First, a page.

Two empirical studies were performed to illustrate the potential of the method. The first one was aimed at showing the ability of the method to recognise misspelled variants of a fill-in-theblank question. On a list of 186 synthetic irregular answers a perfect-match rate of 80 % was achieved. When a correctness rate threshold of 30 % was set, the matching rate increased to 99 %. It is interesting to note that the additional recognized variants were regarded by a human expert as bizarre and unlikely to occur in reality, which may explain why they were initially rejected by the method. We believe that these results corroborate the promise of the method in performing a reliable assessment in this scenario. What is more, it could be valuable for questions requiring answers in a second language where the student is not native speaker and therefore particularly more susceptible to make spelling mistakes.

In the second empirical scenario the method was tested to assess a questionnaire where a longer but still short-free answer was expected. The experiment was constraint to the specific domain of computer programming where answers are fragments of code that must comply with stringent algorithmic patterns and syntax rules. The answers were collected from real-world code written up by students of a computer programming course. The method obtained promising results in recognizing answers that were judged on the whole as correct by a human expert, even if containing small syntax errors. We found however as a drawback that freedom in using nomenclature for entity names in the program code, may have a misleading impact in rejecting answers as incorrect. Thus either highlighted directions about permissible entity nomenclature accompanying the statement of the question, or other techniques such as regular expression recognition of nomenclature terms, are needed to obtain a more reliable assessment in this scenario.

The regular expression approach is an appealing avenue of future research and it may take advantage from the stringent structure characterizing fragments of code. In a computer language like Java it would be not difficult to define regular expression rule such as "public class * {" that would identify the name of a class, or the rule "private int *;" to extract the name of an attribute. The custom nomenclature can be drawn out in this way and be replaced with the canonical nomenclature defined by the test-maker and such operation will not alter the meaning or structure of the original fragment of code. Following this regular expression preprocessing the modified answer can be evaluated with the proposed method to give a more truthful assessment.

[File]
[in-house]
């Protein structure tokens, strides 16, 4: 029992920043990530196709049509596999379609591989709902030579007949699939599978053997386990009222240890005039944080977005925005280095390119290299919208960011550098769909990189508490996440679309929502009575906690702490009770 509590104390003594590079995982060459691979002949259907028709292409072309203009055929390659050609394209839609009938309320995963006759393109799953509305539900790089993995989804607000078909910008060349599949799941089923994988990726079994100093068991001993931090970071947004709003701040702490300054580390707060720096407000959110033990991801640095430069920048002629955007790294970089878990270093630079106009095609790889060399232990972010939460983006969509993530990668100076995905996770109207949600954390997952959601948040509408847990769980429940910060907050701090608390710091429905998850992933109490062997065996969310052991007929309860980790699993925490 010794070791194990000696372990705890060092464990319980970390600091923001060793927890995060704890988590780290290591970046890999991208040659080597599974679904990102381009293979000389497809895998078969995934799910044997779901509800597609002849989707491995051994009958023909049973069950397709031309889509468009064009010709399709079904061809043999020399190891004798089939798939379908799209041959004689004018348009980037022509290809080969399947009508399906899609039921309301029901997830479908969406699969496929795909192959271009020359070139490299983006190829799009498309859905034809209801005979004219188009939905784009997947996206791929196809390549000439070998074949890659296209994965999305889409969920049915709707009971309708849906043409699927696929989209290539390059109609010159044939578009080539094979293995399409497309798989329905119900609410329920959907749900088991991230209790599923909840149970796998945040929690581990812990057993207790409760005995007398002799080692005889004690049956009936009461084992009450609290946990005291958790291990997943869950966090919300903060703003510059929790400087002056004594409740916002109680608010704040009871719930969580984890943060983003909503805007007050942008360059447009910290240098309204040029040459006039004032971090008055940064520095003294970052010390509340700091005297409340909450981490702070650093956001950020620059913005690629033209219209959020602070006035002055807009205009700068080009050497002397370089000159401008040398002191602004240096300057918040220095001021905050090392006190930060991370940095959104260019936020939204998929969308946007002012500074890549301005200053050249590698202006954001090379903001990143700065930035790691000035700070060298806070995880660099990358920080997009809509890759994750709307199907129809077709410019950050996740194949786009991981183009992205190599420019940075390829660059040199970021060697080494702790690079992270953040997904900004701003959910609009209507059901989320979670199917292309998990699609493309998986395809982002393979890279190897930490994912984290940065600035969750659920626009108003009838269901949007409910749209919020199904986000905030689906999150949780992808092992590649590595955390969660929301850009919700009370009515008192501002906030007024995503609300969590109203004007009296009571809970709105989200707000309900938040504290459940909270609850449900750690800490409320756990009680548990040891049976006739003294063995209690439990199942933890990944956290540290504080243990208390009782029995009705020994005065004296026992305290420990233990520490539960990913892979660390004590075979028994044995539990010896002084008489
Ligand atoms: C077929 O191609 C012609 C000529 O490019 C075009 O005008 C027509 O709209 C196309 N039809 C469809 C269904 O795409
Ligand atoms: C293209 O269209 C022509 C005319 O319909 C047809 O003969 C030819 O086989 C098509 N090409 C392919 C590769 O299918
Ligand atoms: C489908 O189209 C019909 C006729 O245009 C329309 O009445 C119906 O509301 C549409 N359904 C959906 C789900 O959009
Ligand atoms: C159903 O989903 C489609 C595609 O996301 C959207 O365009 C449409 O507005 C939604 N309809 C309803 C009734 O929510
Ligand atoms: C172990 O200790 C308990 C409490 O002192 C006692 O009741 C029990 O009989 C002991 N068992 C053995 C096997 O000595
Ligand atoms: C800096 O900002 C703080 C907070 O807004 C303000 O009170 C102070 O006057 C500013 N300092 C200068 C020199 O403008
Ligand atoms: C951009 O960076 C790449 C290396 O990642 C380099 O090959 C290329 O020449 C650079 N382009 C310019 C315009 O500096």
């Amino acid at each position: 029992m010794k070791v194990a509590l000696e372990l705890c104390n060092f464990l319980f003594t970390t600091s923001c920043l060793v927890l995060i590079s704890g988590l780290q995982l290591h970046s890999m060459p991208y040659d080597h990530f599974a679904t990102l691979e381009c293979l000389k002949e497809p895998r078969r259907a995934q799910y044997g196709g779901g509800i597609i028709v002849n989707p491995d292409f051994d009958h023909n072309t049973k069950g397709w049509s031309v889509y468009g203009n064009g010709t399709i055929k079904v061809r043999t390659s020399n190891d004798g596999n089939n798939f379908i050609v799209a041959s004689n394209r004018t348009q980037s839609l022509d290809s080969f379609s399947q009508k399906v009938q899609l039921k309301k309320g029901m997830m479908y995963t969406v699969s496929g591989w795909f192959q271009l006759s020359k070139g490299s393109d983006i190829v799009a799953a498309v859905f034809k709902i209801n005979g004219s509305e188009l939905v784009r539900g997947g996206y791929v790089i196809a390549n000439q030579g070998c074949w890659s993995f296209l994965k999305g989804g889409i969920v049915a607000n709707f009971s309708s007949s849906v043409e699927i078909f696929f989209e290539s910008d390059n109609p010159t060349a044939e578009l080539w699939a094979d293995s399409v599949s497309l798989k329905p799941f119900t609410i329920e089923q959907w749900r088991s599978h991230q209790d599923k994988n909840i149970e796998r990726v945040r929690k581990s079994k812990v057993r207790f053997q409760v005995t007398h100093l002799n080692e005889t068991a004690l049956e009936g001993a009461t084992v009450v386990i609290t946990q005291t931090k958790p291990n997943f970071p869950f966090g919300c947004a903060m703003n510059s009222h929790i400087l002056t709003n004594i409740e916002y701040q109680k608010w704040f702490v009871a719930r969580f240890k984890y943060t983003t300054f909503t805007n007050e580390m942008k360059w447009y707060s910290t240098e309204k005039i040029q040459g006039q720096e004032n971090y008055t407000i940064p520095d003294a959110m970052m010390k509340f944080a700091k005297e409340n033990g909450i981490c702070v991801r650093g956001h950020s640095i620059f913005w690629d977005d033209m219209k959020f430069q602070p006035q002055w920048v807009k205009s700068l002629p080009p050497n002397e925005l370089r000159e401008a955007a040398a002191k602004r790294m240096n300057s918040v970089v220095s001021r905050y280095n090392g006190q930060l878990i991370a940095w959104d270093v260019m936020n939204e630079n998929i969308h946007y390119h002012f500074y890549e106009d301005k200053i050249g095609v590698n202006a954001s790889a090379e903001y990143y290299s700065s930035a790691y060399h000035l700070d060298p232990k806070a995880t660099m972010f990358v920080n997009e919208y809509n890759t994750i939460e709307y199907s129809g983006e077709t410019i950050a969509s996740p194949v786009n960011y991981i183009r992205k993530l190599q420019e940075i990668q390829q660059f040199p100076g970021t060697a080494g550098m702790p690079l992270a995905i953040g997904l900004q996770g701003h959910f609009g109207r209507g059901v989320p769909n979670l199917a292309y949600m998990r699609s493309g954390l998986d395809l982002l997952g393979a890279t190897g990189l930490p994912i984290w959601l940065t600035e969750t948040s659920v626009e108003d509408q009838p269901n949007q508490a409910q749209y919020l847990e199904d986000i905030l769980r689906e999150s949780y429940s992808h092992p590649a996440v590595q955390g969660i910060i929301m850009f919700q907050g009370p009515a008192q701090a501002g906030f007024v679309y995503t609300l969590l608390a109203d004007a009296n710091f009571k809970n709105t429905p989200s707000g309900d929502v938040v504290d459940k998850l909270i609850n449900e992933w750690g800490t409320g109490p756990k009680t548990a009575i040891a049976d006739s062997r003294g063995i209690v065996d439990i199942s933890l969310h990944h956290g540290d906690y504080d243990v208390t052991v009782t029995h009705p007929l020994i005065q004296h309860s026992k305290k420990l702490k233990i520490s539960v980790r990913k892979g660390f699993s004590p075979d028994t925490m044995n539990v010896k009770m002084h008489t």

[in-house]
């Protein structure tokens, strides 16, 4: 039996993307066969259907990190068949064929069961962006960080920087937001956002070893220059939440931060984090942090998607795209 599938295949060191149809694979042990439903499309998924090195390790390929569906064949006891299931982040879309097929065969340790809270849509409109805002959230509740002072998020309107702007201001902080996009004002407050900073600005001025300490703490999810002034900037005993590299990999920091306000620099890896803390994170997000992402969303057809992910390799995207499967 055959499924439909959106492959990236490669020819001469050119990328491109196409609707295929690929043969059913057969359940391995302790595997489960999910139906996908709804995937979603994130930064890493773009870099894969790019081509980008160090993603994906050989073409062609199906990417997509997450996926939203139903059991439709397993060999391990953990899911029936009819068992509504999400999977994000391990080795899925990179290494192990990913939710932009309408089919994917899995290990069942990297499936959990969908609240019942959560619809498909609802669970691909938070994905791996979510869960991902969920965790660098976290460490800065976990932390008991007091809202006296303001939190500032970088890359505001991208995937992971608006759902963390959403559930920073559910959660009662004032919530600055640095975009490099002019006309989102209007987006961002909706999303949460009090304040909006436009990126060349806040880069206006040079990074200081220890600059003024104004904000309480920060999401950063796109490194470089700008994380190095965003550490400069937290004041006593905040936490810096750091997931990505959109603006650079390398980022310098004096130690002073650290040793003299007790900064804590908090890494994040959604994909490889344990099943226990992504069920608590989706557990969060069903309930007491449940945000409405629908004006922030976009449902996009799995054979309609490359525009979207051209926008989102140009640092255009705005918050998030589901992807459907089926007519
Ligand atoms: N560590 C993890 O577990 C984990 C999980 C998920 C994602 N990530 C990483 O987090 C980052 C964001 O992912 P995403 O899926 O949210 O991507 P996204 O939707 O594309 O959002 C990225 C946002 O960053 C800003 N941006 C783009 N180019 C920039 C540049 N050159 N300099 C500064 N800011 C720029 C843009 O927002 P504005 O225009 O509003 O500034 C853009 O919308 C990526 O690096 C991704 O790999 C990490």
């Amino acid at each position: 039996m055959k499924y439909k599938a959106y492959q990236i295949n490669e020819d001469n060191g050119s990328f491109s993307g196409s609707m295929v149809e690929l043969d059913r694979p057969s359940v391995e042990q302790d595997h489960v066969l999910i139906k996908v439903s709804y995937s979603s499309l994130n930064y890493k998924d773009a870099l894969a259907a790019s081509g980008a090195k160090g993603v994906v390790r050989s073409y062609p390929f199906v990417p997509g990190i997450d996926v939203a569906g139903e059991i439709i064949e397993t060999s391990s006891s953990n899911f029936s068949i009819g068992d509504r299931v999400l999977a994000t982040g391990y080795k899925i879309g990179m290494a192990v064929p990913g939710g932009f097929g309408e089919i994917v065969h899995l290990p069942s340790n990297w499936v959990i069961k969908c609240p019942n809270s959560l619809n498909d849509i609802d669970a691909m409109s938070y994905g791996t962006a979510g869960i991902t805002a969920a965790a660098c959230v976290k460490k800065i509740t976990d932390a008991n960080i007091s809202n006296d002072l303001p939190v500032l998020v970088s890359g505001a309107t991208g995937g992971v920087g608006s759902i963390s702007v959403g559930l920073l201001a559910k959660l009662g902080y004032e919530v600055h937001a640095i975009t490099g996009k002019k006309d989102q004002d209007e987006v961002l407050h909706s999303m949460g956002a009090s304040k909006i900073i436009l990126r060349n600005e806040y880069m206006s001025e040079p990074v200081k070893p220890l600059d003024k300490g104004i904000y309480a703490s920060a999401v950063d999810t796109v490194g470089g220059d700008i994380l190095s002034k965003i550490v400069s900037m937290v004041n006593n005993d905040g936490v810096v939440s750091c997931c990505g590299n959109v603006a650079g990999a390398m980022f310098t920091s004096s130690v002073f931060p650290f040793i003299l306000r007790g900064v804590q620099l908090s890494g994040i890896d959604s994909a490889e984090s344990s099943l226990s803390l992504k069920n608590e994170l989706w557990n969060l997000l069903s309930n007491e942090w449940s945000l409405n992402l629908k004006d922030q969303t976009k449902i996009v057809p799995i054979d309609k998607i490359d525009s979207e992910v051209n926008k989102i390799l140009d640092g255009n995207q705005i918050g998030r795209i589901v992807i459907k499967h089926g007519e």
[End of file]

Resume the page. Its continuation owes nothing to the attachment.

On the other hand it is remarkable that the same generic configuration of the method was used in both experiments despite being from two very different domains. Certainly tuning the method to the specific OOP domain of the second experiment will benefit the recognition rate so as to become more accurate in the identification of precise algorithmic structures or commands. For instance, it would be interesting to investigate the effect of having different configurations of costs (not only binary, but continuous values) in the edit distance function, as well as the effect of defining more precisely admissible punctuation marks and separators required by the syntax of the language when invoking this function.

As a concluding comment we recall in passing that the purpose of the method for checking the answer of an OOP question was to evaluate the semantics and not the syntax of the answer. Nonetheless a composite evaluation using an average of the results of our method and those of a compiler report over the fragment of code might give a more realistic scoring. Even more powerful would be to combine those scores and others obtained with Latent Semantic Analysis and other Natural Language Processing techniques (see e.g. [4] - [6]). The ultimate goal is to bring LMS and courseware management platforms closer to the realm of automatic scoring of semi-open-ended questions and release tutors and instructors from the tedious task of such manual assessment, allowing them to focus in learningsupport activities of more merit.